AMAZON DEFORESTATION
2002: 9,840 square miles (25,476 sq km) lost
2001: 7,010 square miles (18,166 sq km) lost
Environmental organisations say one major cause is the spread of large-scale soya farming in the southern Amazon.
Soya production is growing rapidly in the area as a crop that offers large profits for farmers and gives a sizable boost to Brazil's trade accounts.
But campaigners also blame the authorities for failing to enforce environmental protection laws.
The country's centre-left government, under the leadership of President Luiz Inacio Lula da Silva, is due to announce new proposals next week to tackle deforestation.
Task ahead
View from the air

The images show the progression of deforestation in Rondonia, southern Brazil.

Tree-clearing has begun in the 1985 photo, in a typical herringbone pattern fanning out from roads and rivers.

By 1992 it is much more advanced and the town in the centre of the image has grown.

Photo: Images courtesy of Earth Sciences and Image Analysis Laboratory, NASA Johnson Space Center.
The images show the progression of deforestation in Rondonia, southern Brazil.
Tree-clearing has begun in the 1985 photo, in a typical herringbone pattern fanning out from roads and rivers.
By 1992 it is much more advanced and the town in the centre of the image has grown.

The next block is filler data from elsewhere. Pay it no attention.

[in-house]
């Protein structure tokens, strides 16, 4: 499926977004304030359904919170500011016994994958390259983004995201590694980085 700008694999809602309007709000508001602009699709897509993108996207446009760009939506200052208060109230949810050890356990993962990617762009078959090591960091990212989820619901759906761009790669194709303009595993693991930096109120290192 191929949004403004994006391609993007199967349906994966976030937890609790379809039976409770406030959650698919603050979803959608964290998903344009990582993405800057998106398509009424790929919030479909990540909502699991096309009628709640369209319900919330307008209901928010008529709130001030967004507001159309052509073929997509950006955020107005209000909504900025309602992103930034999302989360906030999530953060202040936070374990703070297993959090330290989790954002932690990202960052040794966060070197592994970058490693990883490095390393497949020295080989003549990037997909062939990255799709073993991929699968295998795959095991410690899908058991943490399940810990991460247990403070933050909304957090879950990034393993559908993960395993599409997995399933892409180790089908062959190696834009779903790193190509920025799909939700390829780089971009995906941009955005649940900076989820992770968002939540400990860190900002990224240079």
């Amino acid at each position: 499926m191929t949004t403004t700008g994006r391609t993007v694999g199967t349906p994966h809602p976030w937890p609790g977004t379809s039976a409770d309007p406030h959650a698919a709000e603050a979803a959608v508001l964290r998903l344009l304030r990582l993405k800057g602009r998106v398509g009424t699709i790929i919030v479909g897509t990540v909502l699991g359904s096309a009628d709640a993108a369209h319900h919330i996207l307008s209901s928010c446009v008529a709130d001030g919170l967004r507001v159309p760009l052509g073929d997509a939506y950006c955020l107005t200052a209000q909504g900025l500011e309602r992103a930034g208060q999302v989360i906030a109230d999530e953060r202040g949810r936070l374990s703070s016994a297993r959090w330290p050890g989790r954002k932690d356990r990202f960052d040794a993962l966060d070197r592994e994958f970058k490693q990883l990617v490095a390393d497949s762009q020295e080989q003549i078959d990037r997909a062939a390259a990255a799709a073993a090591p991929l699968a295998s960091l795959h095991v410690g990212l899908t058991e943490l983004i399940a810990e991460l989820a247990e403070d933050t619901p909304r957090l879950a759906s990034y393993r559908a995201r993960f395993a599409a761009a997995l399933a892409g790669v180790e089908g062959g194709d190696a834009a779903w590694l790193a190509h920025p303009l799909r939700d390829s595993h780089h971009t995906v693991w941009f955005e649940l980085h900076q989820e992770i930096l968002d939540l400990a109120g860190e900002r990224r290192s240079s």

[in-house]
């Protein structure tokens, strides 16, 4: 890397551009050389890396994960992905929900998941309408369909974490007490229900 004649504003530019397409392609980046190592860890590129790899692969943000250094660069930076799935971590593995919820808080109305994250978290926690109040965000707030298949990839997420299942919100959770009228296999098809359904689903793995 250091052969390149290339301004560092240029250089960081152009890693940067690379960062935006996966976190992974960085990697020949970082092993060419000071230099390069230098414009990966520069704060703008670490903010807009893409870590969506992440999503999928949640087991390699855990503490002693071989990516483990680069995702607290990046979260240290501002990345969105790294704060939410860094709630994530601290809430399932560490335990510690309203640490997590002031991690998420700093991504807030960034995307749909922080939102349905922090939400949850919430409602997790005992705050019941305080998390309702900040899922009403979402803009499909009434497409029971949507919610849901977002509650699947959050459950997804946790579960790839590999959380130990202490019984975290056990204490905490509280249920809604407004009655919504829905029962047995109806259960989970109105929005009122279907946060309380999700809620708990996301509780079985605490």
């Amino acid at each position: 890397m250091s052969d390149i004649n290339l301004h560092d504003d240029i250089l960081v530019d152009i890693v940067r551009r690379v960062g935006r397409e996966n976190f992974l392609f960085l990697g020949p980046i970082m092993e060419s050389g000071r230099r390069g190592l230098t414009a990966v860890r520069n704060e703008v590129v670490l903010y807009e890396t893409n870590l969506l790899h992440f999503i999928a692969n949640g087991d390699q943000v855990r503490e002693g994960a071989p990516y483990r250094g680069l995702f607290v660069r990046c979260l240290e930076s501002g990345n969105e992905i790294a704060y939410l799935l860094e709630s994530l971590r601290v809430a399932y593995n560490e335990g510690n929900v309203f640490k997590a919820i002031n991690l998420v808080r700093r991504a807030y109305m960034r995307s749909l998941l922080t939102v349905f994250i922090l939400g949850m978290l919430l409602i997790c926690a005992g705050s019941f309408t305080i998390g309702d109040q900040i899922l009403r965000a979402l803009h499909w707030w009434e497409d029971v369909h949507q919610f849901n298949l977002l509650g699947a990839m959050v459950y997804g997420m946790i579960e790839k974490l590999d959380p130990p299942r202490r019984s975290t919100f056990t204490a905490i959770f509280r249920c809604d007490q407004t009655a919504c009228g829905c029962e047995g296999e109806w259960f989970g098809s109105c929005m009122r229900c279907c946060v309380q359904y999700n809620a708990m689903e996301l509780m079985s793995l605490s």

The new Environment Minister, Marina da Silva, who has long campaigned to protect the Amazon, has promised to action but she inherits a difficult situation, says the BBC's Sao Paulo correspondent Tom Gibb.
On the one hand, the country has a new multi-million dollar satellite and radar monitoring system providing plenty of accurate data as to where deforestation is occurring.
But budget cuts on the ground mean that environmental protection agents often do not even have enough money to buy petrol for their boats and cars, let alone mount operations to arrest illegal loggers and farmers, our correspondent says.
Likewise, loopholes and corruption in Brazil's chaotic judicial system mean those caught destroying the forest almost always go unpunished.
The Amazon is the largest rainforest in the world and is home to 30% of all animal and plant life on the planet.
In the last 15 years, 243,000 square kilometres have been deforested, the equivalent of 5% of the Brazilian Amazon.
25 June, 2001
Amazon forest 'could vanish fast'
Amazon otter on log 

The giant Amazon otter is one species that depends on the forest

Photo:BBC
The giant Amazon otter is one species that depends on the forest